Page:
Portfolio construction is both an art and science. The science of portfolio construction evolved over time producing different asset allocation methods.

The science of investing has had its share of major steps forward, and for portfolio construction, it all began with Harry Markowitz’s paper on the mean-variance optimization. That laid the foundation for work by William Sharpe, which led to the development of Modern Portfolio Theory (MPT). Both Markowitz and Sharpe, along with economist Merton Miller, earned the 1990 Nobel Prize in Economics.

In his paper, Markowitz introduced the concept of the Efficient Frontier – the curve representing all portfolios that maximize the expected return for a given level of risk, or, alternatively, minimize the risk for a given level of expected return.

standard deviation
Source

Strategic asset allocation is supposedly the most important aspect of the investment process. Traditionally, strategic asset allocation means to “buy and hold” and then periodically rebalance the portfolio by selling higher performing investments and purchasing lower performing ones to bring the portfolio back to its original asset allocation.

Creating a diversified, multi-asset class portfolio is usually a two-step process:

Step One: Asset Allocation

The first step is making the asset allocation decision. Asset allocation is the first and foremost step in translating the client’s circumstances, objectives, and constraints into an appropriate asset class level portfolio for achieving the client’s goals given the client’s tolerance for risk.

Step Two: Select Investments

The next step is to select the underlying investments for each asset class (e.g., individual securities, ETFs, mutual funds, etc.) to create a diversified, multi-class portfolio to implement the target asset-class level allocation.

The framework of this two-step process allows separation of two key decisions

  1. Determination of target weights for each asset class, and
  2. Choosing the implementation vehicles with underlying investments based on specific objectives, e.g., active vs. passive, asset location, etc.

The traditional approach of strategic asset allocation – where investment in each asset class is rebalanced regularly back to target allocation – does not typically come with the flexibility of overweighting or underweighting an asset class. Tactical Asset Allocation (TAA) strategies have become popular since early 2000 because most TAA managers predicted and benefited from the bursting of the “tech” bubble in the early 2000s.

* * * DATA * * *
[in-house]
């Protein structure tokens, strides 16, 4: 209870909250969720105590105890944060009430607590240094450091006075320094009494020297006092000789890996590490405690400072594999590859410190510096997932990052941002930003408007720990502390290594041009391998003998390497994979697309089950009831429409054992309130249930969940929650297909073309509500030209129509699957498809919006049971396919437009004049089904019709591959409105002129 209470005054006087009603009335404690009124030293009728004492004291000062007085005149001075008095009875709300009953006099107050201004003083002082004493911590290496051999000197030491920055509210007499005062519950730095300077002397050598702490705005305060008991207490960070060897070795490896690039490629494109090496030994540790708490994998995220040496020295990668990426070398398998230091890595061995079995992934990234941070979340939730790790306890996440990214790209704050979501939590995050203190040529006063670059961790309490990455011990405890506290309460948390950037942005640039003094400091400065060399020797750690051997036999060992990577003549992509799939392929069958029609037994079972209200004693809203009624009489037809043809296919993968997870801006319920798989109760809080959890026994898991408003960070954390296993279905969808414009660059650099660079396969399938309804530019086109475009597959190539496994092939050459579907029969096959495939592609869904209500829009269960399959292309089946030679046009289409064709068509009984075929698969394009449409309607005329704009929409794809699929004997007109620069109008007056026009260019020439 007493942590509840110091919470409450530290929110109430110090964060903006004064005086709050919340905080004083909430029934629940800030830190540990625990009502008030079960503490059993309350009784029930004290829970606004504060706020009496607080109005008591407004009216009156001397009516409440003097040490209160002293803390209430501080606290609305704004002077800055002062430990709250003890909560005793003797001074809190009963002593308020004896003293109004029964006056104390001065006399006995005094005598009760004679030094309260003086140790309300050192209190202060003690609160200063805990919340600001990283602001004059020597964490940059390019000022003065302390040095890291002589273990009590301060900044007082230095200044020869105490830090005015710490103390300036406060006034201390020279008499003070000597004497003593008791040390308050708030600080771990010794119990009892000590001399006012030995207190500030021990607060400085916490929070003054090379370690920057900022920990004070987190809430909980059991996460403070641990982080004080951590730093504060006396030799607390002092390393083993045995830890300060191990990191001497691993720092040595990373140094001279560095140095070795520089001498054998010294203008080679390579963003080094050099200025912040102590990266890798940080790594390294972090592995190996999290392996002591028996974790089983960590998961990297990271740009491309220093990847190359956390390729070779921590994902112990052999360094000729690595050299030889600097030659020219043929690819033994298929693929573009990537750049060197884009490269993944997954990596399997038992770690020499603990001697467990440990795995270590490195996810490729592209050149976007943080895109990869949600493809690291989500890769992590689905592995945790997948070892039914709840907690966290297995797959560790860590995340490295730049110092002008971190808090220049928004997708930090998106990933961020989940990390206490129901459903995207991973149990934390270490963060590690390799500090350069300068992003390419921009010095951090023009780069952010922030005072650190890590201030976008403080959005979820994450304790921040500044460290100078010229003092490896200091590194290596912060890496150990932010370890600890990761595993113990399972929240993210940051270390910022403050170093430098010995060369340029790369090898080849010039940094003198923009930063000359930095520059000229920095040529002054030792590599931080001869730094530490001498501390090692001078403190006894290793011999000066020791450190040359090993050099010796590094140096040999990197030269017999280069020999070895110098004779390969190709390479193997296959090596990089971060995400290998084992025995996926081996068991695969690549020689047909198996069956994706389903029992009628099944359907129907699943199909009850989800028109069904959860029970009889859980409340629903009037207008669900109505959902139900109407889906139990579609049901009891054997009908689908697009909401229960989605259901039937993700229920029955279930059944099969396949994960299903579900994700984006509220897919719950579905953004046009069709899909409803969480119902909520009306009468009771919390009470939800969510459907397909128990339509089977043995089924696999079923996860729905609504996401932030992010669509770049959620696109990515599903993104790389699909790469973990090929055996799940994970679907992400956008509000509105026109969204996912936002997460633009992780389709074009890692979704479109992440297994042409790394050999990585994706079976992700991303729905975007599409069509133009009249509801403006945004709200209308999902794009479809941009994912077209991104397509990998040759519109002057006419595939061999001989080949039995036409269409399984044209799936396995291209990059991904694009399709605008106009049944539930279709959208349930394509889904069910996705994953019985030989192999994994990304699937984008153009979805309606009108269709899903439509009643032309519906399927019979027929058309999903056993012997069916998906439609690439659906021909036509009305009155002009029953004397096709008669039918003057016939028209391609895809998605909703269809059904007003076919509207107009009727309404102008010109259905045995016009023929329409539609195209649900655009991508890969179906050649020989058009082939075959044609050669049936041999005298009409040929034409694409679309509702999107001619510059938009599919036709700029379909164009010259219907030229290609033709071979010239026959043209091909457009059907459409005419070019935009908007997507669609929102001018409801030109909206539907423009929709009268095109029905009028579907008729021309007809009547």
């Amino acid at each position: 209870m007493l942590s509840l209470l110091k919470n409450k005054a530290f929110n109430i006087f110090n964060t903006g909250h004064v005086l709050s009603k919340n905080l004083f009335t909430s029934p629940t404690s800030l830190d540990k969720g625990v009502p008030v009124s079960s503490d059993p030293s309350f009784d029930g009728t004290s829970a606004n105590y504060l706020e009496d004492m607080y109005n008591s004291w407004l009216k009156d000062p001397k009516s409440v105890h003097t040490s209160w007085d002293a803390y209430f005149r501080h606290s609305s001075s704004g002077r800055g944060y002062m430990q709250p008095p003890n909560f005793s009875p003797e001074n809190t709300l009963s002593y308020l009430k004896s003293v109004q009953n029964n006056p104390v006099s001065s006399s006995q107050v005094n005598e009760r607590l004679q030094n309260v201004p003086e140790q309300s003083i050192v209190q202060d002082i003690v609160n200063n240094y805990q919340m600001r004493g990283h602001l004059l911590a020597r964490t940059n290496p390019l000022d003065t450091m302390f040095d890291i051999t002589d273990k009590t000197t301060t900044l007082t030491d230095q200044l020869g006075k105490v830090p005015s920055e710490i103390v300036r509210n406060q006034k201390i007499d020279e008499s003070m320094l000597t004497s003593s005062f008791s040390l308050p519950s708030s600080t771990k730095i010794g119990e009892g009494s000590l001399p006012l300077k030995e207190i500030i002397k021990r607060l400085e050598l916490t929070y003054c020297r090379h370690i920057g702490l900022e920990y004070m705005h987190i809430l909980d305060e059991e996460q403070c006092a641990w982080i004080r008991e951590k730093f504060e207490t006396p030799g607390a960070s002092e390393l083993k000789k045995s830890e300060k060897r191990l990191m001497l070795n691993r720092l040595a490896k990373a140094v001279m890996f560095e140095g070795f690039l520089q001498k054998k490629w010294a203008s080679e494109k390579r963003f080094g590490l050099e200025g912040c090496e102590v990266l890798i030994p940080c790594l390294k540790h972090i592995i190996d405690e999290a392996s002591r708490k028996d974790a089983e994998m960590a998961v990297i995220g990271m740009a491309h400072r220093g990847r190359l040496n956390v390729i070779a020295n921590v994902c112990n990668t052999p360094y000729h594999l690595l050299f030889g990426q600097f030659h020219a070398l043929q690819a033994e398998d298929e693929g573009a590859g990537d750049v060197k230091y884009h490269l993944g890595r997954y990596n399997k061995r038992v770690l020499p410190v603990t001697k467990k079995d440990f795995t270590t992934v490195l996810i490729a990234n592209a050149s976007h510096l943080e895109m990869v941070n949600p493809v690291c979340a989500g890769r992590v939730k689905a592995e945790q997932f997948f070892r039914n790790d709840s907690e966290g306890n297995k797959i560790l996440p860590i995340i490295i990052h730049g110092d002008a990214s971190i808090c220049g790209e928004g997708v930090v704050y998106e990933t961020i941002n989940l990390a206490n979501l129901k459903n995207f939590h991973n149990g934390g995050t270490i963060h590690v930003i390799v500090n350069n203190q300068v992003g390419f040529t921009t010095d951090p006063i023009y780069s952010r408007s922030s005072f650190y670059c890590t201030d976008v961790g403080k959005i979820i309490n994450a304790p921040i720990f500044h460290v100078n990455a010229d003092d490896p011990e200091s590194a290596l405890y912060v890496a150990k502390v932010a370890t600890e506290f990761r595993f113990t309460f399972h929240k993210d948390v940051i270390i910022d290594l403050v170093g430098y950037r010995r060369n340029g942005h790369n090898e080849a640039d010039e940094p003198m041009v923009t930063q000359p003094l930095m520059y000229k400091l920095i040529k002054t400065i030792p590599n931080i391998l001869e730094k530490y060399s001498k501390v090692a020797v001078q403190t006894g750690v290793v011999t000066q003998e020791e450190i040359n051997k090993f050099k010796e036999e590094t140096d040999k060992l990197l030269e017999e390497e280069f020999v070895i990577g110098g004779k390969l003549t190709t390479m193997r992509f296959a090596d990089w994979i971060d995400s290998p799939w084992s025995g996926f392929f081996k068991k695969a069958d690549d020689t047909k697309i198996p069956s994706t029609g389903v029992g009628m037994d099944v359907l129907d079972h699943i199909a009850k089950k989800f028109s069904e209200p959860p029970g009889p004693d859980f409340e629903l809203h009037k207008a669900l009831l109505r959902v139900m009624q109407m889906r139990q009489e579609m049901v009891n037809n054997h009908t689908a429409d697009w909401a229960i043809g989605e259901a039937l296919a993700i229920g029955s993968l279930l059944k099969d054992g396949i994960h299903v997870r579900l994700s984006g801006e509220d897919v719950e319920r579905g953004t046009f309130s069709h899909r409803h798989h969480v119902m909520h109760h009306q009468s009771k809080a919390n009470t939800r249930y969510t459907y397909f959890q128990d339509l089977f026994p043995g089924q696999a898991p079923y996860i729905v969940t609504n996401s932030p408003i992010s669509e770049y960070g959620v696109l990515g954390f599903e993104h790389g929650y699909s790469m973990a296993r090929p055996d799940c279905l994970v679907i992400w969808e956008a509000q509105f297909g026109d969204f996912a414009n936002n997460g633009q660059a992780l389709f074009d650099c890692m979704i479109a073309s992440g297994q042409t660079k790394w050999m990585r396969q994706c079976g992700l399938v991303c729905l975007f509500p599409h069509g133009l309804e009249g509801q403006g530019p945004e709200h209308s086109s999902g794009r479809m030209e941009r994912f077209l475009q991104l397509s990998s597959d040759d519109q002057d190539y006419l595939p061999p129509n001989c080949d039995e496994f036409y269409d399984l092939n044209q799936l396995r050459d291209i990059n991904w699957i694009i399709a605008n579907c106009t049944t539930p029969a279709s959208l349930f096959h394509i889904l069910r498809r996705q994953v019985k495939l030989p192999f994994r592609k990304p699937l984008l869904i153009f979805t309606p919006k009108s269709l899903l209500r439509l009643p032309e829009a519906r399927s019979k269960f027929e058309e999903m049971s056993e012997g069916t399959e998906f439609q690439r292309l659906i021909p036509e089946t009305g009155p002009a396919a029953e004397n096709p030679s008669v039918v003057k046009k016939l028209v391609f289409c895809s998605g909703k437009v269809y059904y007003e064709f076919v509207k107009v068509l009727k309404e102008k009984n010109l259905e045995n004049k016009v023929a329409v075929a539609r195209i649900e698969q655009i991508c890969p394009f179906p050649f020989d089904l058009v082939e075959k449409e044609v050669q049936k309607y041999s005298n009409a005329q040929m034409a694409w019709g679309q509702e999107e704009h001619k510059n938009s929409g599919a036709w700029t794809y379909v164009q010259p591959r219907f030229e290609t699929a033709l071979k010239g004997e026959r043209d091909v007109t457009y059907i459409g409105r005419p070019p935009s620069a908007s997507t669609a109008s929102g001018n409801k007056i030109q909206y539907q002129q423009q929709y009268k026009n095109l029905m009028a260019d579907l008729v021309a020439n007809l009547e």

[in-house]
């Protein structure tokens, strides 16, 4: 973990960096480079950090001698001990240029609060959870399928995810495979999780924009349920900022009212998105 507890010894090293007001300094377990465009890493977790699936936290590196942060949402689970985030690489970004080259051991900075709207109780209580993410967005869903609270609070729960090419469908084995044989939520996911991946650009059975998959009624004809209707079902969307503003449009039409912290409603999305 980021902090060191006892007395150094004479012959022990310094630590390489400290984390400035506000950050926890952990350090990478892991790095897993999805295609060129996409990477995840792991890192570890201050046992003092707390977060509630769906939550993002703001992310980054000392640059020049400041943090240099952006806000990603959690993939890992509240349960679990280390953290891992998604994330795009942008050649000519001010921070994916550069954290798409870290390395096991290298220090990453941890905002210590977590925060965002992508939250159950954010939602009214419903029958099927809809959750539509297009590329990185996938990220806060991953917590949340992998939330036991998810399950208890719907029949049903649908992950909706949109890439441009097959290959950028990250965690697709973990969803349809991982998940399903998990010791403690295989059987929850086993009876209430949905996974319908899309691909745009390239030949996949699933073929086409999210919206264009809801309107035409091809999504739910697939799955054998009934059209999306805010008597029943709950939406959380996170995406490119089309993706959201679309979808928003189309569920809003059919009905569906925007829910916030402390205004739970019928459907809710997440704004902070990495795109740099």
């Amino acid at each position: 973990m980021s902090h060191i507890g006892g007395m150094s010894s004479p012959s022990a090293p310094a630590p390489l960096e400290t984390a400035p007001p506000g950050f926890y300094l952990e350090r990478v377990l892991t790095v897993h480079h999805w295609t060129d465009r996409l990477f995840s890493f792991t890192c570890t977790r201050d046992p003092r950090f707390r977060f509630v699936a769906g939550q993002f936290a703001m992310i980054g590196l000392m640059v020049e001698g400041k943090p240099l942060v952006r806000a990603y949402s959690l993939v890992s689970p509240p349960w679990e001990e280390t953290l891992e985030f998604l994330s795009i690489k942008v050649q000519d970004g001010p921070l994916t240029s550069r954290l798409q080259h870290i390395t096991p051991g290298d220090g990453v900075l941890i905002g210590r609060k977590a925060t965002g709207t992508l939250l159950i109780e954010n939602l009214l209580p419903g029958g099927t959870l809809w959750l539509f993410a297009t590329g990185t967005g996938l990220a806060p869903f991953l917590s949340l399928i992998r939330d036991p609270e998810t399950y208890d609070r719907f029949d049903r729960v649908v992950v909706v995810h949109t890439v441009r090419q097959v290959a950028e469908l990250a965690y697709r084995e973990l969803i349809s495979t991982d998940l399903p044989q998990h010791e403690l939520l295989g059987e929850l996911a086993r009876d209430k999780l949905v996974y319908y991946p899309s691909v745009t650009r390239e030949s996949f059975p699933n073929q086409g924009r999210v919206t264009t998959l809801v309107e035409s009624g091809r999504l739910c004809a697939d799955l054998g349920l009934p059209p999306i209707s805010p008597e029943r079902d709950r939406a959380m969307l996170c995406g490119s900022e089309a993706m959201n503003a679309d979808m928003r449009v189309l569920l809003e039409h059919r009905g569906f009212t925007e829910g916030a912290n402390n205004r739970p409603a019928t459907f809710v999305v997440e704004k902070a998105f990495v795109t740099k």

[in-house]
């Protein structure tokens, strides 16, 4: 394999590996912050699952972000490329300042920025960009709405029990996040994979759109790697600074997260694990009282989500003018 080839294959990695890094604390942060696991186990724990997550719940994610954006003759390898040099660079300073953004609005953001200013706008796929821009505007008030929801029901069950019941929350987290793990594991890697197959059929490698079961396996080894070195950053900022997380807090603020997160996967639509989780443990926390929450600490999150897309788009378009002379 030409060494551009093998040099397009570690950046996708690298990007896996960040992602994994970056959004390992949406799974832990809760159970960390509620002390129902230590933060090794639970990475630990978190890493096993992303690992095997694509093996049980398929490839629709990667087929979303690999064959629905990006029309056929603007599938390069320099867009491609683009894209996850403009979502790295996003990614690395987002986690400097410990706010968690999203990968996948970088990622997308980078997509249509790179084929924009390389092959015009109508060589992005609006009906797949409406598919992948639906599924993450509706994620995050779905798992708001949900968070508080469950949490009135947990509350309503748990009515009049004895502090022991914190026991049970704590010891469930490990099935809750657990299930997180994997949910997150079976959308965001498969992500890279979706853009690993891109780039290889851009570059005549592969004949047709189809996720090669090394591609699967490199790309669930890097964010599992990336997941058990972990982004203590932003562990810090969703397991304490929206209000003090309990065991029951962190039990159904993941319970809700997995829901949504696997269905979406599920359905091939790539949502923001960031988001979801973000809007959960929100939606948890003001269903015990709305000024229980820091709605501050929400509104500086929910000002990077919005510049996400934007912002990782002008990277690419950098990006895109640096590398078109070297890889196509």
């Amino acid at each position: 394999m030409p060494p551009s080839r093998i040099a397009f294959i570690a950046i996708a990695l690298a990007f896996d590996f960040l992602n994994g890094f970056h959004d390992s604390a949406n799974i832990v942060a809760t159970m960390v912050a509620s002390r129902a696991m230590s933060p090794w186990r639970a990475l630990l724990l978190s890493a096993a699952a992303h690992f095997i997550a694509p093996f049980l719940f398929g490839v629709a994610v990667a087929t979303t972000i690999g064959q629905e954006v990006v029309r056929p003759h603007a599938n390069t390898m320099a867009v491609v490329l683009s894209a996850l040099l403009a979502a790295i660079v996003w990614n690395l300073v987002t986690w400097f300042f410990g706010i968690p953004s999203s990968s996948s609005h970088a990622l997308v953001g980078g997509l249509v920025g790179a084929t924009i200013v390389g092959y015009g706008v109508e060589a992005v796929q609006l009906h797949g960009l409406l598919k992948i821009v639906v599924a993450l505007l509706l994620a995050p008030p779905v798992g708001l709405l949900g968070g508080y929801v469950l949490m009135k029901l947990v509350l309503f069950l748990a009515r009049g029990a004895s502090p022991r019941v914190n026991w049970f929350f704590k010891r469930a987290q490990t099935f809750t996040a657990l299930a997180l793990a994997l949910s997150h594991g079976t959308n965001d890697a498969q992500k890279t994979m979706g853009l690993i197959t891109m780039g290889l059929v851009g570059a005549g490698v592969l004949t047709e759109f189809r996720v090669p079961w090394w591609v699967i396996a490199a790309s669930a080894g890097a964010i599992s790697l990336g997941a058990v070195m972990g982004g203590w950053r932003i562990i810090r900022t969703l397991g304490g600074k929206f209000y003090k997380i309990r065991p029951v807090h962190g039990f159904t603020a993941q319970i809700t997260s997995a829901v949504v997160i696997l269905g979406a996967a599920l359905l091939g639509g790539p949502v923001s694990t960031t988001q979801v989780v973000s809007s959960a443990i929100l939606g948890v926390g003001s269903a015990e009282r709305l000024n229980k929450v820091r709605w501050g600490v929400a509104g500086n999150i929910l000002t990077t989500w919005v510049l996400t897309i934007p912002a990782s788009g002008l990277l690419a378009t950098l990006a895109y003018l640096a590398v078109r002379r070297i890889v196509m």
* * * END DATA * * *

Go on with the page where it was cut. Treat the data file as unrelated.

TAA actively adjusts a portfolio’s strategic asset class targets based on short-term market forecasts in accordance with model-based risk-reward expectations. In general, TAA strategies attempt to maximize risk-adjusted returns by identifying and taking advantage of relative mispricing or short-term inefficiencies across asset classes.

A TAA portfolio attempts to add value by overweighting asset classes that are expected to outperform and underweighting asset classes that are expected to underperform in the near term on a relative basis. The signals for TAA can come from a variety of fundamental research and/or technical study (e.g,. macroeconomic / business cycle indicators, valuation expectations, market sentiments, momentum signals, etc.).

The recession of 2008 highlighted one troublesome factor of strategic and tactical asset allocation: the high correlation between assets during the meltdown resulted in the collapse of many asset classes in tandem, leaving many investors with insufficient diversification to offset the meltdown in stocks, corporate and high-yield bonds.

One of the greatest lessons taught by the 2008 financial crisis was the importance of alternative investments that offer negative correlation to traditional stocks and bonds. Alternative investments provided support during market drawdown like that of 2008. I recently spoke with InvestmentNews, about how 2008 was such a difficult time for people, largely because their risk allocation did not align with their portfolio. New alternatives – e.g., risk parity, which balances risk in a portfolio by equalizing risk contribution of each asset class – emerged during that time with a focus on risk allocation.

A healthy dose of alternative investments is key to diversifying market risk. Adding alternative asset classes can help reduce the large risk allocation to equities and may provide greater diversification benefits than a traditionally “diversified” portfolio with stocks, bonds and cash. Some alternative investments arguably also provide scopes for higher excess return over traditional long-only strategies.

The Alpha and Beta Separation